This policing strategy was designed to deter crime on platforms in high-crime areas of the London Underground. The programme was rated promising, indicating that the implementation of the programme resulted in the expected outcomes.
The programme, implemented in 2012, was released in 2022 by the National Institute of Justice, taking advantage of public policies currently being implemented aimed at ensuring a greater sense of security on public transportation. The study concludes that platforms in London Underground treatment areas had statistically significant reductions in service calls and crime, relative to the control group, on patrol and non-patrol days.
The premise behind the underground intervention was that patrols would act as a deterrent because people would be less likely to commit a crime in the presence of a police officer for fear of being detected and, ultimately, punished.
Each London Underground station has multiple platforms. Each platform offers only one direction of travel per track. There are at least two closed areas at most stations: one for trains going in one direction and one for trains going in the other. If police are present on one platform, they cannot be seen on the other.
Twenty uniformed officers were chosen and trained to carry out foot patrols on hot-spot platforms (if uniformed officers left due to normal turnover, they were replaced by other uniformed officers). Uniformed officers normally patrolled on foot in teams of two. The officers patrolled the platforms during peak hours and on the marked days of the platforms noted above, which were Wednesday through Saturday between 3 p.m. and 10 p.m.
Depending on the travel distance between their assigned hot spots, each two-person patrol unit was responsible for three to five hot spots. Patrol units were asked to guard these spots, four times each day for 15 minutes at a time and attend hot spots in a random or unpredictable order to avoid predictability of visits. In addition, they were encouraged to interact with transport users and avoid remaining inactive on the platforms.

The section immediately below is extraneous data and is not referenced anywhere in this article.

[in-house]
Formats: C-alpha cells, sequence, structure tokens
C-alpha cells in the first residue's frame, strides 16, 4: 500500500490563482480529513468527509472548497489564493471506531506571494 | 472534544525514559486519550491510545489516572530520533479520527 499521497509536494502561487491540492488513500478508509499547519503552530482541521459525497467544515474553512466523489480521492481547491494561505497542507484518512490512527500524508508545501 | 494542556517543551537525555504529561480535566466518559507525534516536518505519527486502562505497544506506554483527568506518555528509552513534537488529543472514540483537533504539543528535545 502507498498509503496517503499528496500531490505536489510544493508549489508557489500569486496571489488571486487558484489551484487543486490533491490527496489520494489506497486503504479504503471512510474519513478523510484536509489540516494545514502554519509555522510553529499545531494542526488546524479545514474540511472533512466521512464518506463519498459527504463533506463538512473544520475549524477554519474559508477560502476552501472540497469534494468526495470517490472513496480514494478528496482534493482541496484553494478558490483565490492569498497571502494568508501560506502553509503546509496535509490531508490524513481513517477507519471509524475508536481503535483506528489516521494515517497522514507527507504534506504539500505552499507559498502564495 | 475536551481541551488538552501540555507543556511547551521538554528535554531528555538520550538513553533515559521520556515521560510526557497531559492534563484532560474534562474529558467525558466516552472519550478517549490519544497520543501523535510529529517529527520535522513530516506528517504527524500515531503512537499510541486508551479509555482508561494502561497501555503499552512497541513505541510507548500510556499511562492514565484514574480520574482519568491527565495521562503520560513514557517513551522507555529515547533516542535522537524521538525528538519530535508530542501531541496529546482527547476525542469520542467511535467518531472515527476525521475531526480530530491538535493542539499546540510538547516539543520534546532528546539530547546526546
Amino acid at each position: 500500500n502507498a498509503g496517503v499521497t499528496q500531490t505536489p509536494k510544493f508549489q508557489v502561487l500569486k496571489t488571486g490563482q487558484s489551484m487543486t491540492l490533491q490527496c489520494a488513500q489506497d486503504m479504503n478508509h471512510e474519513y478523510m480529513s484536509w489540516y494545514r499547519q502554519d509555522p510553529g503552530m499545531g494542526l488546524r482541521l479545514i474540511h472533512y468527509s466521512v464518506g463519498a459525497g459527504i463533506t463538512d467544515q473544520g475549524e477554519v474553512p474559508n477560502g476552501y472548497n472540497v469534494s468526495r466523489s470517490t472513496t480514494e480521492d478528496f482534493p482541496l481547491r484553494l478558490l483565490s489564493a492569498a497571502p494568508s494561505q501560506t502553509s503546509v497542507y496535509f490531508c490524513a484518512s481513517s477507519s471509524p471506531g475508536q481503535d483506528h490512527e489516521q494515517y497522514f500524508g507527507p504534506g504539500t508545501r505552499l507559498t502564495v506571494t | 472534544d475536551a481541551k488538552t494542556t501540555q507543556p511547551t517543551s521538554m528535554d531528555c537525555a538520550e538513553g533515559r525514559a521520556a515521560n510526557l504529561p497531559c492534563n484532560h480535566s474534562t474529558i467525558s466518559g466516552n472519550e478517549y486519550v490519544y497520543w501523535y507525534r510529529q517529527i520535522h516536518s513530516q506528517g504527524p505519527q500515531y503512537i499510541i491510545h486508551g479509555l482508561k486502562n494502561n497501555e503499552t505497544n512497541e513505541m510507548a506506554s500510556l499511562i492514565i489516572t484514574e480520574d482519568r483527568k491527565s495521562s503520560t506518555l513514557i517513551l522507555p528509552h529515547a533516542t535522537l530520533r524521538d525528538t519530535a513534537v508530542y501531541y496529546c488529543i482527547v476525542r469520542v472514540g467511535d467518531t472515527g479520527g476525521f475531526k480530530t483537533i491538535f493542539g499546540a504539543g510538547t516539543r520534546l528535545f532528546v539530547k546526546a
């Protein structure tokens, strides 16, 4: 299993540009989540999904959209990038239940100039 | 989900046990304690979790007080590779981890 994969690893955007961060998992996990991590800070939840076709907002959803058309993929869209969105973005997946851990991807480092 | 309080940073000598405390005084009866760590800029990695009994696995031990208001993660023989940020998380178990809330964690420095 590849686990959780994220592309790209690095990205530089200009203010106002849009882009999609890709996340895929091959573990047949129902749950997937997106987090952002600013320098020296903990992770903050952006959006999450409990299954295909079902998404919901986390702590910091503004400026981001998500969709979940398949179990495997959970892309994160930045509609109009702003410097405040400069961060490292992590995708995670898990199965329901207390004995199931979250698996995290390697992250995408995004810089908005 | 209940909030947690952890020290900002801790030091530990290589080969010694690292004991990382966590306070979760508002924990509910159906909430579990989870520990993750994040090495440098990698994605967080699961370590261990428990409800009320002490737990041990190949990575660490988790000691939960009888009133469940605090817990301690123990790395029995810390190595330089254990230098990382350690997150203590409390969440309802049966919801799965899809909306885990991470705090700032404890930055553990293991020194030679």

The officers were not tasked with problem solving or community policing in the classic sense or targeting their efforts at any particular category of crime. Immediately following each patrol team’s 15-minute visit, the officers were to board a train and travel to the next platform. Each patrol team was debriefed daily by the sergeants.
A member of the research team held monthly meetings with all officers, sergeants, and senior officers, where the importance of fidelity to planning was communicated. During these meetings, the investigator provided feedback to the officers on particular noteworthy incidents and crime figures for the previous month. The work carried out amounted to 416 police patrols per hot spot for 6 months. The total figure for the 58 hot spots in the study was about 5,000 hours.
In addition, various measures were taken to structure and limit the overflow attributable to police presence:
- The shifts always started at the main offices of the British Transport Police, without the need for police presence at the control platforms.
- Officers participating in the study moved between hot spots by riding the trains, although they had to walk through a nearby station to and from a platform at the beginning and end of each shift.
- Officers were asked (without disclosing the location of the control platforms) to follow tracks passing through the control platforms in their traffic between treatment platforms, to avoid spill-over effects.